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Economic evaluation of HIV testing options for low-prevalence high-income countries: a systematic review

Olanrewaju Medu (), Adegboyega Lawal, Doug Coyle and Kevin Pottie
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Olanrewaju Medu: Saskatchewan Health Authority
Adegboyega Lawal: University of Saskatchewan
Doug Coyle: University of Ottawa School of Epidemiology and Public Health
Kevin Pottie: Bruyère Research Institute

Health Economics Review, 2021, vol. 11, issue 1, 1-11

Abstract: Abstract Introduction This study reviewed the economic evidence of rapid HIV testing versus conventional HIV testing in low-prevalence high-income countries; evaluated the methodological quality of existing economic evaluations of HIV testing studies; and made recommendations on future economic evaluation directions of HIV testing approaches. Methods A systematic search of selected databases for relevant English language studies published between Jan 1, 2001, and Jan 30, 2019, was conducted. The methodological design quality was assessed using the Consolidated Health Economic Evaluation Reporting Standards (CHEERS) and the Drummond tool. We reported the systematic review according to the PRISMA guidelines. Results Five economic evaluations met the eligibility criteria but varied in comparators, evaluation type, perspective, and design. The methodologic quality of the included studies ranged from medium to high. We found evidence to support the cost-effectiveness of rapid HIV testing approaches in low-prevalence high-income countries. Rapid HIV testing was associated with cost per adjusted life year (QALY), ranging from $42,768 to $90,498. Additionally, regardless of HIV prevalence, rapid HIV testing approaches were the most cost-effective option. Conclusions There is evidence for the cost-effectiveness of rapid HIV testing, including the use of saliva-based testing compared to usual care or hospital-based serum testing. Further studies are needed to draw evidence on the relative cost-effectiveness of the distinct options and contexts of rapid HIV testing.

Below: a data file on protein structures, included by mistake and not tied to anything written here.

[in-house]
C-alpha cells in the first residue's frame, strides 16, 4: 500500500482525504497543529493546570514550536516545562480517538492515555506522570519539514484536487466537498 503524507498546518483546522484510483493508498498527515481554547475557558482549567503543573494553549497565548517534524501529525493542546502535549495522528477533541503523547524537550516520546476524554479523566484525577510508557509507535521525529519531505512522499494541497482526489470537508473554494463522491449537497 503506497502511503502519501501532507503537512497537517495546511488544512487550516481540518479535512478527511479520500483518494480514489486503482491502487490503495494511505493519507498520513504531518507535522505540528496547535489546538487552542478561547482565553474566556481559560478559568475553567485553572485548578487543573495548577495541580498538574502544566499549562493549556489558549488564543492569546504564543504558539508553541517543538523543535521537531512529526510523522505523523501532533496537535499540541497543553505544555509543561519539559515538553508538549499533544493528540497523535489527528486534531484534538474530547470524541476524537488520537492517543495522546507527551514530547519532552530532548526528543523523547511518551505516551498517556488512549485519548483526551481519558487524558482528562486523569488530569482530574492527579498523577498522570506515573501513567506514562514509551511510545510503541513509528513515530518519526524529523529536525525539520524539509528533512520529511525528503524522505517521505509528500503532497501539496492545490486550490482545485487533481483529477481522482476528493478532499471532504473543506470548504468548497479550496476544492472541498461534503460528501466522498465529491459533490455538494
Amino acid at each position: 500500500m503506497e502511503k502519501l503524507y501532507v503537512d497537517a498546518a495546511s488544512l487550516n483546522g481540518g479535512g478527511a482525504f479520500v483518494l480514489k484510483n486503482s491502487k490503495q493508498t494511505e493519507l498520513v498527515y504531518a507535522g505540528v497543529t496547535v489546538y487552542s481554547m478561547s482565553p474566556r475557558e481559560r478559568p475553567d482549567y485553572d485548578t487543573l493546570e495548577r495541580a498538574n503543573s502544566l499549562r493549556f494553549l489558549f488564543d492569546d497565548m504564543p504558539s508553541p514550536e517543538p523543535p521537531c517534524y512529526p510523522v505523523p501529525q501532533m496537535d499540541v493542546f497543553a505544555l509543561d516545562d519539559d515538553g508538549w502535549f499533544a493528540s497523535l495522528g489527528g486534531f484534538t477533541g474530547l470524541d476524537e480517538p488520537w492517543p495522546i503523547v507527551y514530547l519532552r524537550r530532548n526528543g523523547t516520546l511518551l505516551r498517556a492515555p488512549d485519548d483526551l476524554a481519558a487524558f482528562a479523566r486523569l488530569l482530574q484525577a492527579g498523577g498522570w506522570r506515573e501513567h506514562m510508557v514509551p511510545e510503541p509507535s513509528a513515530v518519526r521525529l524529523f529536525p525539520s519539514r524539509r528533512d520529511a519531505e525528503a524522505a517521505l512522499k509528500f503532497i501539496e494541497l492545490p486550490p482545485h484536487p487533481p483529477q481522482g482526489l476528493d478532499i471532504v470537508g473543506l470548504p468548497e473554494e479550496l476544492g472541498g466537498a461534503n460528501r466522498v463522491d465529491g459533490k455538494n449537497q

Keywords: HIV testing; Economic evaluation; High-income countries (search for similar items in EconPapers)
Date: 2021
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DOI: 10.1186/s13561-021-00318-y

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